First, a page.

All I want for Christmas now is a yard hydrant wash system, an underpass and a pasture meter like Graeme’s.

Gotta be quick to respond as Spring springs

Spring has pounced…at last and with a flourish!

Each week, I monitor the growth rate of our grass and by golly it’s shot away in seven days. This means we can offer the cows a larger slice of each paddock per day, knowing that we won’t run out of grass or punish the pastures. We treat our little ryegrass plants with TLC, you see.

To explain why, I’ll need to tell you a little bit about the ryegrass plant (only a speed-date style of introduction because I know you’re probably not as excited about watching grass grow as I am).

In most cases, rye grass only ever grows three leaves per plant before the oldest leaf dies off. It’s at its best when it has 2.5 to 3 leaves, which is also when it grows fastest because it has the most “solar panels” to generate sugar and sustain itself.

The grass draws on sugar reserves stored in its stem to produce the first leaf, the second is self-sufficient and the third offers about 50% more herbage than the first two combined.

If you let the cows chew the grass down too hard or bring them back when it’s just used up its sugar reserve to get the first leaf out, you do enormous damage to the plant. It may not recover and will certainly take a long time to get up and running again.

Because Australian milk is sold at such low prices, we have to be super efficient and that means grazing the pasture at its most productive rather than relying on lots of expensive grain. A DPI expert once told me that what farmers do in the 12 weeks of Spring dictates how profitable we are for the whole year, so I am extra vigilant at the moment.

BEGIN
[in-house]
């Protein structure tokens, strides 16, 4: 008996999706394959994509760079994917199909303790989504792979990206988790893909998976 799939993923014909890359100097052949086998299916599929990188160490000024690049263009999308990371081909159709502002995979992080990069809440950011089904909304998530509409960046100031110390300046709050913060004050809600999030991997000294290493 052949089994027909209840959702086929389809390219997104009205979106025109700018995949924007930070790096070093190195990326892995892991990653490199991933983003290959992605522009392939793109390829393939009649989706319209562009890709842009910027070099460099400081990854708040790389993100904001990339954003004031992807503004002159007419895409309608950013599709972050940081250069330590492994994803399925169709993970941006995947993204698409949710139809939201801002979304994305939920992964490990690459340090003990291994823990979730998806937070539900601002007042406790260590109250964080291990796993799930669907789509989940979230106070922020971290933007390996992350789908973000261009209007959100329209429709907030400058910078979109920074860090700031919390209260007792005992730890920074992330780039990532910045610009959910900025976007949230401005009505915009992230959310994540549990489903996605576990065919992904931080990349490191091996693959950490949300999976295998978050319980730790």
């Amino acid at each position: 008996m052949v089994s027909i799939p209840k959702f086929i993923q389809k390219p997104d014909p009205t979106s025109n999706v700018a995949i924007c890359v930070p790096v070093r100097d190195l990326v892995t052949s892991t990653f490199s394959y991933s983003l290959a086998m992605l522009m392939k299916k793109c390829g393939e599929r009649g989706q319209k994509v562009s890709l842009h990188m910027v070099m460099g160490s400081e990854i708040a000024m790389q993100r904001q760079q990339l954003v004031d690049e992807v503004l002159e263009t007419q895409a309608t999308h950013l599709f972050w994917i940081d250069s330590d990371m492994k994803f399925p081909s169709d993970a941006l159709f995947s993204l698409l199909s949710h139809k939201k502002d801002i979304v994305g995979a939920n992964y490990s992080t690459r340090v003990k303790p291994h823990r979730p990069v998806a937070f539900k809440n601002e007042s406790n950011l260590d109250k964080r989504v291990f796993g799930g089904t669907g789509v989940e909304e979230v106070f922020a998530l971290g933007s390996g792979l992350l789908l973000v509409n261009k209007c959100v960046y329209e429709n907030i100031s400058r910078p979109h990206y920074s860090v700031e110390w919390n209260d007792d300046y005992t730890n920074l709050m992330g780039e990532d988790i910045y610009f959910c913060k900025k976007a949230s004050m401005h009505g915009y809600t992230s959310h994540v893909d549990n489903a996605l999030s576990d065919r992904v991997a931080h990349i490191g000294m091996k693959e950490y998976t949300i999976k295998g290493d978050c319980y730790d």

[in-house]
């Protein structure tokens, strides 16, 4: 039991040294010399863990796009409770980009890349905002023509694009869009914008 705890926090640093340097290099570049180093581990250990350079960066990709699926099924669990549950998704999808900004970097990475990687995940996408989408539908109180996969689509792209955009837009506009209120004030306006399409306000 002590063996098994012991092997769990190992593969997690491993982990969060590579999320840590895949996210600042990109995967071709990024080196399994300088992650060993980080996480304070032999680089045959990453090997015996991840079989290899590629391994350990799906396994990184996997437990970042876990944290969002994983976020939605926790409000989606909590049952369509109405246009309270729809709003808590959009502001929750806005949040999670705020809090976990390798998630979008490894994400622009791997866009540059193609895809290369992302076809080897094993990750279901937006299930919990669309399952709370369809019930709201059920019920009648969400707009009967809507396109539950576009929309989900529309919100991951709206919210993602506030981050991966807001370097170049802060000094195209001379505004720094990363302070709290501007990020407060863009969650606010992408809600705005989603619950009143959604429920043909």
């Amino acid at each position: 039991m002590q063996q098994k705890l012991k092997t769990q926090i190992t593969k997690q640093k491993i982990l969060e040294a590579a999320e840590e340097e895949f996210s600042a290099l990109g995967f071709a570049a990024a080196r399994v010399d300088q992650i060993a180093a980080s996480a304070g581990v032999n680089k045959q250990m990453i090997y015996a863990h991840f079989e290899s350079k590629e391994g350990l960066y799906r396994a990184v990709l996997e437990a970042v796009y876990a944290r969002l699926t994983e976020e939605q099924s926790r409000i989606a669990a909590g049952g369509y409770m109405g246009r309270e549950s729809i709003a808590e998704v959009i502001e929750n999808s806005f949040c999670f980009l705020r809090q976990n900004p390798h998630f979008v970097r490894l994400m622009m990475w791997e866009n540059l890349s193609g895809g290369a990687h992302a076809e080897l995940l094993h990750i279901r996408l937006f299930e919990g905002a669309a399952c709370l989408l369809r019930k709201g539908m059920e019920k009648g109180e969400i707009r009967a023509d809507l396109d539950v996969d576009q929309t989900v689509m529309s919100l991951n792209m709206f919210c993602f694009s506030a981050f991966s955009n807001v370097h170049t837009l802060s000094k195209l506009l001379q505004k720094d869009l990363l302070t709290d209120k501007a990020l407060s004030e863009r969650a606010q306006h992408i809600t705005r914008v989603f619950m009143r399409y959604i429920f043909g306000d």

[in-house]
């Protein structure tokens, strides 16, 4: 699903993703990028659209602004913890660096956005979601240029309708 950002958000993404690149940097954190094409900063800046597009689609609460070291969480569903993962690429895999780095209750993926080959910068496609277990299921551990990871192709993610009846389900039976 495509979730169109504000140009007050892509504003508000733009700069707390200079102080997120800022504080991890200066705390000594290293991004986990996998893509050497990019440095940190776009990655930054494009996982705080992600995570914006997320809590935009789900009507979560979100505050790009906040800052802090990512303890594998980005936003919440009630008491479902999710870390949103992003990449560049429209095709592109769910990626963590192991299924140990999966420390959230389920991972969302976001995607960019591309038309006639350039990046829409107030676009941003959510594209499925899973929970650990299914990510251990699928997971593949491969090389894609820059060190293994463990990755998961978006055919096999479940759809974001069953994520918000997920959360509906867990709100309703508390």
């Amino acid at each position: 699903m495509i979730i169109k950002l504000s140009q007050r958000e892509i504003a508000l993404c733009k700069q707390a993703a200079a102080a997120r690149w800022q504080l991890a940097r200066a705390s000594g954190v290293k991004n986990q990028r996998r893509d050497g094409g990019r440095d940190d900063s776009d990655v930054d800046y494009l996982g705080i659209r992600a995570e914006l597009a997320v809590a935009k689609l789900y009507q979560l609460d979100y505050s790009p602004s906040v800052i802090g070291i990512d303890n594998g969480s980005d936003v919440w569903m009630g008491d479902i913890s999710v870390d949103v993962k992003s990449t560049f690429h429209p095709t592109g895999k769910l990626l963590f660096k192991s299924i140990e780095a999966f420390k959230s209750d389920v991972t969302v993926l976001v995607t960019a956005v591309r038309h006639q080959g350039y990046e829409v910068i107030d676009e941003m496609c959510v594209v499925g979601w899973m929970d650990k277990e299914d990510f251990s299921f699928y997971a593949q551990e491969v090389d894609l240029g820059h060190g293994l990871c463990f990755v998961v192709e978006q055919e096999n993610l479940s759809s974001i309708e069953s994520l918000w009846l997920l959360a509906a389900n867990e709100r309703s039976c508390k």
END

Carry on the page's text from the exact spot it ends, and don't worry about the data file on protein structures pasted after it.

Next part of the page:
With the warmer, drier weather of the last week, we’ve seen growth rates soar. Rather than taking about 14 days to emerge, the first leaf is out in seven or eight. I’ve asked Wayne to reduce the amount of grain we’re feeding the cows (just by half a kilo every four days so we don’t upset the bacteria in their finely tuned digestive systems) and I’ll ring the silage contractor tomorrow to give him the heads-up.

That same DPI guy also told me that it doesn’t cost anything to be on time but being late in farming could cost a year’s profit. I’d better get out there!

What did one bull say to the other?

Aussie cricketers are infamous for sledging but, judging by last night’s performance, they have nothing on our Jersey bulls.

Three of these testosterone-fuelled bovines are in with the last of the cows due to calve and they are sharing a very strict pre-calving or “transition” diet that involves virtually no grass – just grain and cereal silage and hay. So, when I arrive with the grain trailer, everyone rushes over and tucks in before they miss out. Well, not quite everyone.

Bulls fighting in calving paddock

It all started when I arrived with the grain trailer

Headbutting bulls

Nobody else was impressed

Bulls still fighting

The bulls just kept on going

Bulls still warring half an hour later

The two bulls were still warring half an hour later (sorry about the pic quality)

Love to hear what you thought the original sledge was that sparked all this off!

A day in the life of an Australian dairy farming family

I kept a time log yesterday. Here’s how our busy but not unusual day went.

5.00am Wayne hops on the quad bike to round up the cows and slowly and quietly bring them to the dairy